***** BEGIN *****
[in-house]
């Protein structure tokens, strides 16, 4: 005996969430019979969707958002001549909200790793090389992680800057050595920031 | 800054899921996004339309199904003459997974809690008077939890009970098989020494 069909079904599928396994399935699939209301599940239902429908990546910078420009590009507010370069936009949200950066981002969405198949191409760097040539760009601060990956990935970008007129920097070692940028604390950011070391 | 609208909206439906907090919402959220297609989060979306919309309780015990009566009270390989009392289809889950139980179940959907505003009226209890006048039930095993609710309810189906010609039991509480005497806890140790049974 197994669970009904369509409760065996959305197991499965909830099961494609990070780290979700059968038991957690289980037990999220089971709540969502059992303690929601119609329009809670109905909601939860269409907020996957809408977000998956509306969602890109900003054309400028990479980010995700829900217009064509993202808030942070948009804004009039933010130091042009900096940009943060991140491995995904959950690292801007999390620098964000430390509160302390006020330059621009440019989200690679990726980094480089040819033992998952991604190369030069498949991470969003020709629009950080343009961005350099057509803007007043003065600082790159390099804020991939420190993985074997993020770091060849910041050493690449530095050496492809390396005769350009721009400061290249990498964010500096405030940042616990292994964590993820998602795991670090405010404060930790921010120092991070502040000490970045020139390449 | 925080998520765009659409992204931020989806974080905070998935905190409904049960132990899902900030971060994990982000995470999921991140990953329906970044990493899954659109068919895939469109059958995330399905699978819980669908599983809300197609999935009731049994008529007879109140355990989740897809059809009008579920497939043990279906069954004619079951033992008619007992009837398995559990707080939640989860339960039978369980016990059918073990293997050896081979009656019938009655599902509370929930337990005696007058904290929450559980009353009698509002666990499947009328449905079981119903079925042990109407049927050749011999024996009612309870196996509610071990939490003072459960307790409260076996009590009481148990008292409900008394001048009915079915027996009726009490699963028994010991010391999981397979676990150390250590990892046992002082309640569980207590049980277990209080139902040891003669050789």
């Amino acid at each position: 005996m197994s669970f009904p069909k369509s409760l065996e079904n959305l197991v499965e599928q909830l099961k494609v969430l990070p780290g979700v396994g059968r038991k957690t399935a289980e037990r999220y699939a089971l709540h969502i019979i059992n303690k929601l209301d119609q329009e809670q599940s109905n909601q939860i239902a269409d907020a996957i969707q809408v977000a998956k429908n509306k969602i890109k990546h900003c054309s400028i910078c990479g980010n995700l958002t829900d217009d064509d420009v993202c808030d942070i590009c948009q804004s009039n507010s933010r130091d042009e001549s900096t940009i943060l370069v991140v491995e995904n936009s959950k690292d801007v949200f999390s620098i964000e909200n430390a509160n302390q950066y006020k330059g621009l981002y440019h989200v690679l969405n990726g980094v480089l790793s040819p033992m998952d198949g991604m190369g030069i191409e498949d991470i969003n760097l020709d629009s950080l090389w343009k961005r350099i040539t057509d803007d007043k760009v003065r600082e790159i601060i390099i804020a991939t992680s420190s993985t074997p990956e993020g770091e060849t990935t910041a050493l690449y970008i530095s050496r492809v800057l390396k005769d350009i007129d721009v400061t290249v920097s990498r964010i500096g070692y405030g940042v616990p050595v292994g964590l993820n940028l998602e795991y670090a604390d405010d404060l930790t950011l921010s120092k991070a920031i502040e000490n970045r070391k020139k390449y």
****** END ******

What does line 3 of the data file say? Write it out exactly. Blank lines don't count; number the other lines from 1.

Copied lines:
């Amino acid at each position: 005996m197994s669970f009904p069909k369509s409760l065996e079904n959305l197991v499965e599928q909830l099961k494609v969430l990070p780290g979700v396994g059968r038991k957690t399935a289980e037990r999220y699939a089971l709540h969502i019979i059992n303690k929601l209301d119609q329009e809670q599940s109905n909601q939860i239902a269409d907020a996957i969707q809408v977000a998956k429908n509306k969602i890109k990546h900003c054309s400028i910078c990479g980010n995700l958002t829900d217009d064509d420009v993202c808030d942070i590009c948009q804004s009039n507010s933010r130091d042009e001549s900096t940009i943060l370069v991140v491995e995904n936009s959950k690292d801007v949200f999390s620098i964000e909200n430390a509160n302390q950066y006020k330059g621009l981002y440019h989200v690679l969405n990726g980094v480089l790793s040819p033992m998952d198949g991604m190369g030069i191409e498949d991470i969003n760097l020709d629009s950080l090389w343009k961005r350099i040539t057509d803007d007043k760009v003065r600082e790159i601060i390099i804020a991939t992680s420190s993985t074997p990956e993020g770091e060849t990935t910041a050493l690449y970008i530095s050496r492809v800057l390396k005769d350009i007129d721009v400061t290249v920097s990498r964010i500096g070692y405030g940042v616990p050595v292994g964590l993820n940028l998602e795991y670090a604390d405010d404060l930790t950011l921010s120092k991070a920031i502040e000490n970045r070391k020139k390449y």